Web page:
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January 1959

Leukemic Infiltration of Colon: An Unusual Cause for Massive Melena

Author Affiliations

Galveston, Texas
From Department of Surgery, University of Texas, Medical Branch.

AMA Arch Surg. 1959;78(1):71-74. doi:10.1001/archsurg.1959.04320010075012

Leukemic infiltration of tissues of the body may occur late in the course of leukemia and result in bleeding from the gums or the gastrointestinal tract, or purpura. The bleeding is frequently a result of secondary thrombocytopenia. However, it is unusual for leukemic infiltration of the colon to produce massive melena. The purpose of this paper is to report a case in which massive melena resulted from leukemic infiltration of the colon.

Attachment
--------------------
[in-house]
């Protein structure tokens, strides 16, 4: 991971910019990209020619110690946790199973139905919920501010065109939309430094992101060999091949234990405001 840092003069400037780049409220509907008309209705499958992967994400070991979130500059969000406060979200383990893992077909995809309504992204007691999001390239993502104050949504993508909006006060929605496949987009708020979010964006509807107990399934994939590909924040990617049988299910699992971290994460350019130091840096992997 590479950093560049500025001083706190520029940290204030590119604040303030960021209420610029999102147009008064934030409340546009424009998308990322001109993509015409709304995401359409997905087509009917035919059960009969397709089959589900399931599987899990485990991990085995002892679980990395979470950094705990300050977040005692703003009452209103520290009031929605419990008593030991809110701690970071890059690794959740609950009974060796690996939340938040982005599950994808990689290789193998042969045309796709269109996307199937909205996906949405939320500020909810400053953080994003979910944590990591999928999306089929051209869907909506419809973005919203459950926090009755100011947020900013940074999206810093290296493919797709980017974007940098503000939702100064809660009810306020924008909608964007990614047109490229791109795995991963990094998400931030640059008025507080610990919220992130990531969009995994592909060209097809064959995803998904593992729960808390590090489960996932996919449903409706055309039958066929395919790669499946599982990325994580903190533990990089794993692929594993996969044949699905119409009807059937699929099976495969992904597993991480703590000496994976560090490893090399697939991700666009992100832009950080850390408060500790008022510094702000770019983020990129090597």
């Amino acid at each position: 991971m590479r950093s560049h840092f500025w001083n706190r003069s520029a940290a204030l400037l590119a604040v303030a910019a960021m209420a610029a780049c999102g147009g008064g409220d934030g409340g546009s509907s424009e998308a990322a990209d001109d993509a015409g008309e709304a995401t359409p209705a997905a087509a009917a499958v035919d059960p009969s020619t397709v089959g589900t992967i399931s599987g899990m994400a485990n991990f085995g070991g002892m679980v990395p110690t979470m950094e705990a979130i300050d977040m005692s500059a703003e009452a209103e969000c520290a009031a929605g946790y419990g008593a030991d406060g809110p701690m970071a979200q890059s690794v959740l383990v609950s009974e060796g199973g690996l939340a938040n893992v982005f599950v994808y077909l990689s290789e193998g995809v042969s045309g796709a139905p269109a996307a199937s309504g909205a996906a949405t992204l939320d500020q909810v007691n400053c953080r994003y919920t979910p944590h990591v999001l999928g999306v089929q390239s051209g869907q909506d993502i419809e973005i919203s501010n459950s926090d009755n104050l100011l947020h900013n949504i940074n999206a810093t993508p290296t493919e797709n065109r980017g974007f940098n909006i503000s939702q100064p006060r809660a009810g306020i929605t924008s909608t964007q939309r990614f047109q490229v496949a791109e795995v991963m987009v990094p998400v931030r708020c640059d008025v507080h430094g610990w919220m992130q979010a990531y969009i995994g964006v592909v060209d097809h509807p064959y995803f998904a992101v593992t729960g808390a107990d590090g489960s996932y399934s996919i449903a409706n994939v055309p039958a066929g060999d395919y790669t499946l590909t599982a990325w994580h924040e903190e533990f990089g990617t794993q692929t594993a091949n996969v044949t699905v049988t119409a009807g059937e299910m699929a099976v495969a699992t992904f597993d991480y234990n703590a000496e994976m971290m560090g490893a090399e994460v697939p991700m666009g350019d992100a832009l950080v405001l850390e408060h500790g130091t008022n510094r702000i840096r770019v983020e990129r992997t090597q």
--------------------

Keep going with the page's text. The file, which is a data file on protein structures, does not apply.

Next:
Leukemia as a cause of massive melena has been reported only rarely in the literature. Thompson and McGuffin5 made a detailed study of a large series of patients with melena. Of the 293 cases studied, none had melena secondary to leukemia. Rives and Emmett4 reviewed 129 cases of massive melena and found 1 case in which the cause was leukemia. Waterson6 reviewed 170 cases of hematemesis and melena and found 1 case which was due